Non-determinism in conensus-relevant code will cause the blockchain to halt. There are quite a few sources of non-determinism, some of which are specific to the Go language:


Below we can see an iteration over a amounts map. If k.GetPool fails for more than one asset, then different nodes will fail with different errors, causing the chain to halt.

func (k msgServer) CheckAmounts(goCtx context.Context, msg *types.MsgCheckAmounts) (*types.MsgCheckAmountsResponse, error) {
    ctx := sdk.UnwrapSDKContext(goCtx)

    amounts := make(map[Asset]int)
    for asset, coin := range allMoney.Coins {
        amounts[asset] = Compute(coin)

    total int := 0
    for asset, f := range amounts {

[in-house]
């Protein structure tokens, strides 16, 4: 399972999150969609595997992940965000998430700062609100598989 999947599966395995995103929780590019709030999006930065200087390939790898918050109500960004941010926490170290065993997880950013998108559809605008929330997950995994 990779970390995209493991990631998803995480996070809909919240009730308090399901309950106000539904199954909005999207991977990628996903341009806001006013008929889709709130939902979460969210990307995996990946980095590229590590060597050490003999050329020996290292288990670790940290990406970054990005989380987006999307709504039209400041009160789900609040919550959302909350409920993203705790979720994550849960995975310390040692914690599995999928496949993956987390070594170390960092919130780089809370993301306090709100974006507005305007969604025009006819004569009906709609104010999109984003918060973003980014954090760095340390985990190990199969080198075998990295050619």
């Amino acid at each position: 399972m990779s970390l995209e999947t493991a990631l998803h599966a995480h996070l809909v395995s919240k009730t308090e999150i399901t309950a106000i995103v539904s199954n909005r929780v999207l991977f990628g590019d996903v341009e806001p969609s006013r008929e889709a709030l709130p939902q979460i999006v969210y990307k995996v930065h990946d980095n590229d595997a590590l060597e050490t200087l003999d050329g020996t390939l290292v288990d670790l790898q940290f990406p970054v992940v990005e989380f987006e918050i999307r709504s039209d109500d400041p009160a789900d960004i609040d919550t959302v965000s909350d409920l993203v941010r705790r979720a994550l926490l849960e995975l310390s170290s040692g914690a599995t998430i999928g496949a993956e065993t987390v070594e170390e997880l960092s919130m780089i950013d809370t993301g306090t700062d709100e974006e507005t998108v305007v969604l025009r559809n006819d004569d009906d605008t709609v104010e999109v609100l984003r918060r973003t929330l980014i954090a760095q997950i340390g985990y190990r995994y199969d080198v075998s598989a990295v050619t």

poolSize, err := k.GetPool(ctx, asset, f)
        if err != nil {
            return nil, err
        total += poolSize

    if total == 0 {
        return nil, errors.New("Zero total")

    return &types.MsgCheckAmountsResponse{}, nil

Even if we fix the map problem, it is still possible that the total overflows for nodes running on 32-bit architectures earlier than for the rest of the nodes, again causing the chain split.


  • Use static analysis, for example custom CodeQL rules
  • Test your application with nodes running on various architectures or require nodes to run on a specific one
  • Prepare and test procedures for recovering from a blockchain split

External examples